Christian Living

Being driven vs. being chill

You say, “If I had a little more, I should be very satisfied.” You make a mistake. If you are not content with what you have, you would not be satisfied if it were doubled. ~ Charles Spurgeon

Here’s something I wrestle with. Do I let my holy dissatisfaction with the status quo rule or do I measure my ideals and settle for less?

This either-orness really drives me nuts. Yet I get locked into it all of the time.

  • I want to see different results! I need my life to make a difference. (In my ministry, in my work, in my family, etc) So that pushes me to bull-in-a-china-shop-styled action. It keeps me up until 2 in the morning working on stuff, it forces me to say no to some things and yes to others.
  • I really like watching television! No seriously. I don’t have a single show that I watch. Sometimes I talk to friends who are all caught up on every TV show and movie and think… gosh, I would love to sit around watching all of that, too. More practically speaking, one reason I don’t sit in front of the TV or rarely watch movies is that I’m constantly pushing myself as mentioned above. Even if it isn’t TV time I’d love to have time for something!

That’s the teeter totter I find myself on all the time. Being driven vs. being chill. 

It’s an unhealthy pattern I long to rise above.

There’s Always a Third Way

Preaching to myself here, the Gospel offers me a third option. Thanks be to God for this Good News.

But godliness with contentment is great gain. For we brought nothing into the world, and we can take nothing out of it. But if we have food and clothing, we will be content with that. 1 Timothy 6:6-8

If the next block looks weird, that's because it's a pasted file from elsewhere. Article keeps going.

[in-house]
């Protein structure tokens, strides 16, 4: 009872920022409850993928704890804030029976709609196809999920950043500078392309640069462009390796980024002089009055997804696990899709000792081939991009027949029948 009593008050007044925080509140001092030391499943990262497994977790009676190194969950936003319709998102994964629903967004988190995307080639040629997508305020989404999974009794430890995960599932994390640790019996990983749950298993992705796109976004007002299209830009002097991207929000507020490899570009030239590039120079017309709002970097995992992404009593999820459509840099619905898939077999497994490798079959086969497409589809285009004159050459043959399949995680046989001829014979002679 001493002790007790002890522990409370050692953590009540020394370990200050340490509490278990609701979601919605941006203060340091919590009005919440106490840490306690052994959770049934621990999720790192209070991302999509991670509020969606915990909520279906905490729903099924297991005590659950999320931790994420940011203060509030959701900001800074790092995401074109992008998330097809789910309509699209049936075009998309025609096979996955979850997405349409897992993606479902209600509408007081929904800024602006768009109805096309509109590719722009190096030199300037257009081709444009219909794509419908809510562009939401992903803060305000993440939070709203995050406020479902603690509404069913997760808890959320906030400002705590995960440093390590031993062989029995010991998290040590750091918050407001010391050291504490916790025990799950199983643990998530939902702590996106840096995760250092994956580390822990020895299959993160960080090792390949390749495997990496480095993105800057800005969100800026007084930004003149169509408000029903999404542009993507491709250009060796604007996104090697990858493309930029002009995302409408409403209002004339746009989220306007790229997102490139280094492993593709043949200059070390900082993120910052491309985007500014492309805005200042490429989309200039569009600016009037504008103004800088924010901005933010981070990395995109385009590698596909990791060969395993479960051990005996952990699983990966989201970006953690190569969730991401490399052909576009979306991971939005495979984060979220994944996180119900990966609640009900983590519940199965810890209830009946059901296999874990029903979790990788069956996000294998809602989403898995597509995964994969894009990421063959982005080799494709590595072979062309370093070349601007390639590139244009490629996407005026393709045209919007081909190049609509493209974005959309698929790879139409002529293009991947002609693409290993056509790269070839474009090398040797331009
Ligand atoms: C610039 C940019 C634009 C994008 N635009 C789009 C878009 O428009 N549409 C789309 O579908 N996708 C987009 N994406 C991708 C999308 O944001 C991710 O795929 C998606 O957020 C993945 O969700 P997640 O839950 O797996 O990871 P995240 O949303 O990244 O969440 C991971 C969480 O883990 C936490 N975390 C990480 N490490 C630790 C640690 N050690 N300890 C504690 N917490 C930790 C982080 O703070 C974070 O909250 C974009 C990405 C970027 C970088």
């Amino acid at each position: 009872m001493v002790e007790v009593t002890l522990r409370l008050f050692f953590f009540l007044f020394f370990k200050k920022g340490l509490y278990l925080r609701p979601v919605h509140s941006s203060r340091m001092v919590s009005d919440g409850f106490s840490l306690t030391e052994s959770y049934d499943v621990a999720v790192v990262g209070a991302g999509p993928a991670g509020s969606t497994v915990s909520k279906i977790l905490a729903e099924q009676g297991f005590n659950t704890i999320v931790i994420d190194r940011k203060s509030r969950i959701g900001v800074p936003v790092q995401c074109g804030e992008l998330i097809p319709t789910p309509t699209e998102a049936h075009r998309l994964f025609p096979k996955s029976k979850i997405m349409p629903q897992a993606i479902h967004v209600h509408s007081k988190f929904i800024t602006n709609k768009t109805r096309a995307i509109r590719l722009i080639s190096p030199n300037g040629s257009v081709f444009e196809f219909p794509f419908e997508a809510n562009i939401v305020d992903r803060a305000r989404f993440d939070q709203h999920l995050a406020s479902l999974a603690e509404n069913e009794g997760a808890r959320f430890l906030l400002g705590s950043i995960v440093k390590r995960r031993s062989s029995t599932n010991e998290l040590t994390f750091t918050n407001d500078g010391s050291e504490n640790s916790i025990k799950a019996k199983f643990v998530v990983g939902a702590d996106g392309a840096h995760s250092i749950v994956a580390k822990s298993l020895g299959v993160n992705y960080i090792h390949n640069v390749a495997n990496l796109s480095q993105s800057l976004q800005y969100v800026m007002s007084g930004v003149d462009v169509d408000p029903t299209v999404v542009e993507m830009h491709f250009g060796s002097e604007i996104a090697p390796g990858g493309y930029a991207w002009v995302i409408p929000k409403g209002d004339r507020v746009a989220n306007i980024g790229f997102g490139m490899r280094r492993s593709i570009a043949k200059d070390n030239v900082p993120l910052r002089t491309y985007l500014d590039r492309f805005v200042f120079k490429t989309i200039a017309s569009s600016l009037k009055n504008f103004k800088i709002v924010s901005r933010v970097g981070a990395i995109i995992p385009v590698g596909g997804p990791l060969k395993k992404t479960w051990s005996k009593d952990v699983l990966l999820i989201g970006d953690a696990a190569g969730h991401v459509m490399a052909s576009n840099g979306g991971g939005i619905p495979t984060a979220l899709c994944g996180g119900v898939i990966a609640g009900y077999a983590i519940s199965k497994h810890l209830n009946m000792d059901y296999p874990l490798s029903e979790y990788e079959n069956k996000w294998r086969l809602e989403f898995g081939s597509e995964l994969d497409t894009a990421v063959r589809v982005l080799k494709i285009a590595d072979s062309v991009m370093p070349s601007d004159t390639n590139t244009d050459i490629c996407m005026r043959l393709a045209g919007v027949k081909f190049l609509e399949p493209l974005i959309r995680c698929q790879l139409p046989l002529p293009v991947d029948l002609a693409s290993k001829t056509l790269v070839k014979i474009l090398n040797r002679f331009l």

Contentment comes from another world. It says, “Yes, be dissatisfied with the status quo and work hard on making changes.” But it also says, “Be happy with who you are, your circumstances, your weaknesses. Find satisfaction in who you are… God’s beloved child.

I’m convinced, more and more each day, that the drive that lives inside of me is from God. But I’m also leaning hard into being content.

  • Yes, I could do more.
  • Yes, I could change myself more.
  • Yes, I could make more.
  • Yes, I could have nicer stuff or live in a bigger house.
  • Yes, I could ____ more.

But, as Spurgeon says, even if I had twice as much “more,” if I’m not content with myself now I won’t be content with myself then. I need chose contentment because it’s the answer to my teeter totter problem.

Contentment comes from somewhere else. It’s supernatural. And when I rest in contentment I find what I’m looking for. 

By Adam McLane

Kristen and Adam live in the San Diego neighborhood of Rolando with their three children.

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